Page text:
The last parliamentary election to be held in Egypt before the Arab Spring was on 5 December 2010. Many human rights groups agreed that the election was the most fraudulent ever in Egypt. The poll was also criticised by many nations, including the United States. However the Australian government did not publicly show any concern over this apparent lack of democratic freedom. Indeed, six days after the election, Rudd met with Hosni Mubarak in the presidential palace in Cairo saying about Australia-Egypt relations, "Our commercial relationship is strong. Our political relationship is good. We are now exploring … further areas for cooperation in international forums".
The strong commercial relationship refers to Australian mining interests in Egypt, which include operations in the oil and gas sectors, as well as gold and other minerals. For example, the Australian companies Santos Ltd and Oil Search Ltd have conducted oil and gas operations in the country, Centamin Ltd have conducted gold mining operations, and Gippsland Ltd are involved in the exploration of tantalum, a rare earth metal used in the manufacture of mobile phones and other electronic devices. Prior to the uprising, Egypt was Australia’s major trading partner in the region. Since Egypt’s exports to Australia were minimal, this was mostly comprised of Australian mining investments in Egypt, as well as Australian exports of wheat and other agricultural products.
Again, no concerns about democracy or human rights were raised during this meeting.
The President of Yemen, Ali Abdullah Saleh, who recently announced he would step down "in the coming days", has so far endured the most prolonged uprising of the Arab Spring. Yemen is a major market for Australian exports in the Middle East, mostly wheat and dairy products, and passenger motor vehicles. Australia is the ninth largest source of imports into the country.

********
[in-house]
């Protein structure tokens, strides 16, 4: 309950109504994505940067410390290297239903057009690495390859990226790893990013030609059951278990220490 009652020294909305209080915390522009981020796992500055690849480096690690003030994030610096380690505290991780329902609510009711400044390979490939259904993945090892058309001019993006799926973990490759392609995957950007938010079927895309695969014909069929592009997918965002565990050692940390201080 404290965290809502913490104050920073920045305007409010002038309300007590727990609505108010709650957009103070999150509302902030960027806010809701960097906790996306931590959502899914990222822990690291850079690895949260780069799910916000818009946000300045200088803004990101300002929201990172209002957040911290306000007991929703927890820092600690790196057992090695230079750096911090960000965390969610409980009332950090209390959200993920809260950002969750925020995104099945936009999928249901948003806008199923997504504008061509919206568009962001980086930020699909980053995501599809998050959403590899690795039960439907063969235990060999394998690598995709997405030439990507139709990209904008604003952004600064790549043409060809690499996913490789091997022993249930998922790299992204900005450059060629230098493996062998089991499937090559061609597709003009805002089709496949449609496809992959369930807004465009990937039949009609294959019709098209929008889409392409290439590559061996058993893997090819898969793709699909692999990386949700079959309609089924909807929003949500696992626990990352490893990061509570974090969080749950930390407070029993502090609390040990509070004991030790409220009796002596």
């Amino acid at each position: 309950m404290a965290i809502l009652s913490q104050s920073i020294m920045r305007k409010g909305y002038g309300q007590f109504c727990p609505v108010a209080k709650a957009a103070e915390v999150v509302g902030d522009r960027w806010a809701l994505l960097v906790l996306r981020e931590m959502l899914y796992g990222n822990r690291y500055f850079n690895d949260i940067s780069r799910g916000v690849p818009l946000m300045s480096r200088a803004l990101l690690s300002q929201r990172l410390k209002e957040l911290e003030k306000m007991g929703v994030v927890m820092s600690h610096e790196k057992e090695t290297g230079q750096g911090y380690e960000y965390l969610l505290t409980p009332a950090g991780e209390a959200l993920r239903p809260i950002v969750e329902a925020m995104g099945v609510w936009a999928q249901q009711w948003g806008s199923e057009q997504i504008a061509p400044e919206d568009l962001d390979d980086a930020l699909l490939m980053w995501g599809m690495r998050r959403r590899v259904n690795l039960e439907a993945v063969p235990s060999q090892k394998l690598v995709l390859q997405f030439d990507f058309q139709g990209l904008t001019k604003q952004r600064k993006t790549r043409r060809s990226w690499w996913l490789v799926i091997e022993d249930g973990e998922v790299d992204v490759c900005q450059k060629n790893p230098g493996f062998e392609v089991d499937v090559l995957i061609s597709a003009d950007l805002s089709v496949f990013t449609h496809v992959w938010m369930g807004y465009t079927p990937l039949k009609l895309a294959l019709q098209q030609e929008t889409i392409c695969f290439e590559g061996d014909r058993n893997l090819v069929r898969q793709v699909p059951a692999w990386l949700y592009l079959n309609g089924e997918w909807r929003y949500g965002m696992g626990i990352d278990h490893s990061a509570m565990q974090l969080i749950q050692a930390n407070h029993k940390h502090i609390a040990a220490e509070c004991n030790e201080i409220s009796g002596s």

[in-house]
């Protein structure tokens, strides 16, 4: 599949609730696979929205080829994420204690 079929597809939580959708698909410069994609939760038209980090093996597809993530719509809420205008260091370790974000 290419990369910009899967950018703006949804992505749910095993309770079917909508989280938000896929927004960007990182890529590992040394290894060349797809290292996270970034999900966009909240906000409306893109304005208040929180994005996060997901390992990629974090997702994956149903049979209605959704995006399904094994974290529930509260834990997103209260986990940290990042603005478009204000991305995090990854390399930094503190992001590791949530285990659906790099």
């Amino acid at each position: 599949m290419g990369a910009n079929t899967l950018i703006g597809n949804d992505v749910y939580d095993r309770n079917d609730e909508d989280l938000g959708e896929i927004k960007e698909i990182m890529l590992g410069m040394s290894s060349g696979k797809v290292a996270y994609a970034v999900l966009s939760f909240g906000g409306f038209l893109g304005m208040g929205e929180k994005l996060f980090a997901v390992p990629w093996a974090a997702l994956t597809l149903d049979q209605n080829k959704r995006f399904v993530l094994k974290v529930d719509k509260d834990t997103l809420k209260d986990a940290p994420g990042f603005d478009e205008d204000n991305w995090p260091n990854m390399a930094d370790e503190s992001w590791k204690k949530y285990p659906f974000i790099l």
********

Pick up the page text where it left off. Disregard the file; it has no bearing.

In early December 2010, prior to meeting with Mubarak, Foreign Minister Rudd met with Abu Bakr Al Qirbi, Foreign Minister of Yemen, at the seventh annual Regional Security Summit, Manama Dialogue, held in Bahrain. Rudd expressed an intention to boost cooperation between the two countries in all areas, and to consider increasing developmental aid to Yemen.
As for the first domino to fall in the Arab Spring, Tunisia’s President Ben Ali enjoyed good relations with the west generally, including Australia, with the two countries enjoying a healthy trade relationship. And in line with the general trend, prior to the country’s uprising there were no public statements from the Australian government raising the possibility of repression in Tunisia.
The fact that the Australian government supported, or at least cooperated with, all of the now-ousted dictators may not be surprising. Successive governments have remained tight-lipped about the repression of peoples throughout North Africa and the Middle East — and then declared support for human rights and democracy as it becomes inevitable that an uprising will succeed.
As yet there have been no expressions of support from Australia for the pro-democracy protesters in Bahrain, Saudi Arabia and Syria. And the Australian government continues to support other repressive regimes in the region that have not yet faced a rebellion.